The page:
Now we have “Machine Learning” as a field, and extraordinary advances have been and continue to be made. The thing that is different, this time in history, is that up until now we decided what the machines knew, and how they thought. We created them in our own image. Now the machines are learning for themselves. We increasingly do not know what they are thinking at any point in time. AI once clearly implied Artificial “Human” Intelligence. That is no longer the case. The AIs we are creating now are still artificial, undeniably more intelligent, but also decreasingly Human.

With all of that as a backdrop, if your period of interest is 2050-2100, then realise that unless you are on the cutting edge of machine learning, your current understanding of AI is almost completely outdated and irrelevant.

Society is increasingly (already almost blindly) trustful of AI. We believe the results calculators spew out. We turn right at the next intersection when the SatNav tells us to. We believe that the primary function of search engines is to help us find answers to questions. Unless that — for some unpredictable and doubtful reason — changes, we will increasingly submit ourselves to whatever AI decides for us.

When the AI was completely Human-like, the decision to trust what it did was a rational one. When the AI is no longer Human-like, does that decision remain rational?

“Will AI take jobs or create jobs?” was a good pre-2000 question. A better 2050-2100 question might be “What role, if any, does AI see for Humanity?

The whole issue of jobs may be irrelevant if Humans have been deemed obsolete, and ‘goal-seeked’ to zero.

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Part of the double edged sword of technological advancement is that the barrier to labor market increases. The beauty of this is that people are responsible for less. We used to need tons of people to, for example, tend crops, but now with technology, that is largely automated. Those people can be put to work elsewhere. But this creates a problem. What happens when too many people are simply not smart enough to enter a labor market anymore? How do they survive? This is a difficult question, but is survival a goal, or should you strive for a meaningful life?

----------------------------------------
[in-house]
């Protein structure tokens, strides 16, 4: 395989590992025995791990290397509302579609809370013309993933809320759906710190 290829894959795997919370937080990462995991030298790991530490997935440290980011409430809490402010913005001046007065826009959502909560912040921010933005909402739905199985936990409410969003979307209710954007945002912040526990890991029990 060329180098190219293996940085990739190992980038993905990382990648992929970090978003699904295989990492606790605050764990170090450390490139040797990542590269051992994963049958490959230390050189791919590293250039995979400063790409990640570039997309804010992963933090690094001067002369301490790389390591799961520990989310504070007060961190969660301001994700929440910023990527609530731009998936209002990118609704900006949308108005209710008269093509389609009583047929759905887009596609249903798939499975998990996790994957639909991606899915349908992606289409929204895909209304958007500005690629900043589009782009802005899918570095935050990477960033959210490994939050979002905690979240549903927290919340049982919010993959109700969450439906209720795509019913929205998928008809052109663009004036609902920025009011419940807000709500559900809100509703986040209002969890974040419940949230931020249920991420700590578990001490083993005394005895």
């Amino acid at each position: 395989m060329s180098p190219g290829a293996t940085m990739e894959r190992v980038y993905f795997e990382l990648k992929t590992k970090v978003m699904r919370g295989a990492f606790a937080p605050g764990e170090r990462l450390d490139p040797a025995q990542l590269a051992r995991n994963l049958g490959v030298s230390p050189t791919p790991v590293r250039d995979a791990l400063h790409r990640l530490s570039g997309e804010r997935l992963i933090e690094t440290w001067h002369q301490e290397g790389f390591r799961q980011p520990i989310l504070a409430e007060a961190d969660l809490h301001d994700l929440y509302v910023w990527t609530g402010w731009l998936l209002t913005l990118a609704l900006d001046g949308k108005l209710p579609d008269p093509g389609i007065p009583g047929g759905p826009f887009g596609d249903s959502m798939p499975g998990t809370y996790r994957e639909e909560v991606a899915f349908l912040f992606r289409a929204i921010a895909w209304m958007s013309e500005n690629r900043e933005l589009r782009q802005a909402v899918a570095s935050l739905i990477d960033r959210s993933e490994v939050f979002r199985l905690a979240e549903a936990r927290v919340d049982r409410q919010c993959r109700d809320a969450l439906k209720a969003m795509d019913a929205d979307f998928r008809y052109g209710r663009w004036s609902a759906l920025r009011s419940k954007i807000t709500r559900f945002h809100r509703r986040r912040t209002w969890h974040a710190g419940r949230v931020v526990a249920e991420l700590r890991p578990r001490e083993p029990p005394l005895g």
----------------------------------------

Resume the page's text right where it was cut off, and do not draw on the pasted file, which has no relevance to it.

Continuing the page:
As more people are “IQ’d out” of the labor market, pressure on government to solve this problem will increase. I doubt any government solution will be satisfactory, so the question becomes: will we begin to purposely make our lives more challenging by choosing to forego some of the comforts and luxuries provided by a modern society as a means to provide meaning in life?

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As an administrative side note, I like where this discussion is headed, but let’s try to be mindful of not delving too much into political silliness. This is obviously very closely dovetailed with government policy when it comes to addressing displaced workers.